Prologue: Squatter’s Rights
Sarah homesteaded my heart. The lawyer in me sees it that way. I picture Sarah as a pioneer lured or forced westward into tall-grass prairie, moving into the unsettled wilderness of my youth and staking her claim. Over the years, she made title-validating improvements: she drilled a well, tapping into a vast unsuspected aquifer; she cleared away brambles, stumps and stones, making way for a wealth of soul-sustaining crops; she transformed the rude sod house of passion, slowly building a complex Victorian farmhouse of love. Sarah turned my untenanted tract into an oasis where we have thrived together for most of 50 years.
But she built it all on condemned property.
Even on my best days, I can’t go up the stairs without coughing like a bandit. For all practical purposes, I’m an invalid. I feel like a guest in my own home, and Sarah is the grounds-keeper, cook, maid, nurse, chauffeur and gofer, all in one. The worst part is that I can’t help my darling anymore. Not with the chores, not with the worries or responsibilities, not with any of my husbandly obligations and privileges. Big as I am physically, I’m a lousy helpmate. Sarah is always at my side, but I’m never at hers.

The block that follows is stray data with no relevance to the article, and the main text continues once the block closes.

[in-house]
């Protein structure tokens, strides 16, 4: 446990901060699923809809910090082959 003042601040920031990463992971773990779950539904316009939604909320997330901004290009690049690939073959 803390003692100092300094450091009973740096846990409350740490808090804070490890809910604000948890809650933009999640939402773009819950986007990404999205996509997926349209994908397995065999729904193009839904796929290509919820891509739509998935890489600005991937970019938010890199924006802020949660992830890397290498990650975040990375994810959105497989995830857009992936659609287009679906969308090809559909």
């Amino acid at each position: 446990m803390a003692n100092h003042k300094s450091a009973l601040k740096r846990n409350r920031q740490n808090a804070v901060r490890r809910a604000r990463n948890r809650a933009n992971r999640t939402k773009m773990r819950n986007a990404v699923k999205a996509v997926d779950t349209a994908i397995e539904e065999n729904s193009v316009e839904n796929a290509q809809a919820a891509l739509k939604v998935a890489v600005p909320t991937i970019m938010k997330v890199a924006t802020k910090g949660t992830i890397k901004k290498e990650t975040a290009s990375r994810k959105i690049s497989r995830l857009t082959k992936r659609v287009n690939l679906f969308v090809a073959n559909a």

I know this isn’t what she signed up for. But, to her credit and detriment, Sarah took that in-sickness-and-in-health, till-death-do-us-part business seriously. It’s not important to me; I’m past that. And, to all appearances, Sarah’s content with the intolerable situation. I think a lot of that’s for my benefit. Still, I believe her when she says she’s happy to have me around on any terms. That’s because the woman can’t lie. By that, I don’t mean that she wouldn’t lie; she’d lie like a bandit if she could pull if off. She simply can’t lie; she’s constitutionally incapable. Sarah’s got a funny way of making vices out of virtues.
A dusting of gray has settled in her hair over the years and the corrosive wash of weather, laughter, worry and time has brought out the character in her fine face. But, other than that, she’s still the same woman I married, the woman I marvel at to this day. “A hundred pounds dripping wet, she’s my clever little pet,” I sang to her sappily in our long-ago courting days, though I think she never weighed that much, even during her one, miscarried pregnancy. Nearly a foot and a half shorter than me, a third my weight, her waist no bigger around than my thigh, still I never worry about hurting her. She’s so strong, in body, in mind, in spirit and in loyalty. She’s a saint. Provided, that is, that a candidate for sainthood can’t be disqualified for smoking like a chimney, drinking like a fish, cursing like a sailor and screwing like a floozy.
But I haven’t seen Sarah’s lusty grin for a long time now, or her eyes darken with desire. I can’t even begin to satisfy my darling anymore. I have to sleep downstairs in my reclining chair a lot, upright so the fluid in my lungs doesn’t drown me. Even when I feel good enough to make it upstairs to bed, I have to prop myself up with pillows. It’s only rarely that I’m able to lie down beside my wife and spoon her the way I like best. That’s what I miss most, the spooning.